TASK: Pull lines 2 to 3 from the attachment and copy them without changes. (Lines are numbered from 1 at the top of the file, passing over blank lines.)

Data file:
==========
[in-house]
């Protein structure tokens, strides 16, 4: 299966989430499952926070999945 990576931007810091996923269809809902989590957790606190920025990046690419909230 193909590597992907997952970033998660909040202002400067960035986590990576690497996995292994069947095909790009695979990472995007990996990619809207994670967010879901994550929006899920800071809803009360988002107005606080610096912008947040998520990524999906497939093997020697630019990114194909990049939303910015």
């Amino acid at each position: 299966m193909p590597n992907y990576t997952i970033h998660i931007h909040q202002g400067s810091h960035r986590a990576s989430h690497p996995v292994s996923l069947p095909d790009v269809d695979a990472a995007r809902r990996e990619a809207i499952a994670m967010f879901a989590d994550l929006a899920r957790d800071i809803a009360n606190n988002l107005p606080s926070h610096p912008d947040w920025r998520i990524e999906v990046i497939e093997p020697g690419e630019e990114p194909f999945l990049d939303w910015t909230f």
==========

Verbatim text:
């Protein structure tokens, strides 16, 4: 299966989430499952926070999945 990576931007810091996923269809809902989590957790606190920025990046690419909230 193909590597992907997952970033998660909040202002400067960035986590990576690497996995292994069947095909790009695979990472995007990996990619809207994670967010879901994550929006899920800071809803009360988002107005606080610096912008947040998520990524999906497939093997020697630019990114194909990049939303910015």
């Amino acid at each position: 299966m193909p590597n992907y990576t997952i970033h998660i931007h909040q202002g400067s810091h960035r986590a990576s989430h690497p996995v292994s996923l069947p095909d790009v269809d695979a990472a995007r809902r990996e990619a809207i499952a994670m967010f879901a989590d994550l929006a899920r957790d800071i809803a009360n606190n988002l107005p606080s926070h610096p912008d947040w920025r998520i990524e999906v990046i497939e093997p020697g690419e630019e990114p194909f999945l990049d939303w910015t909230f």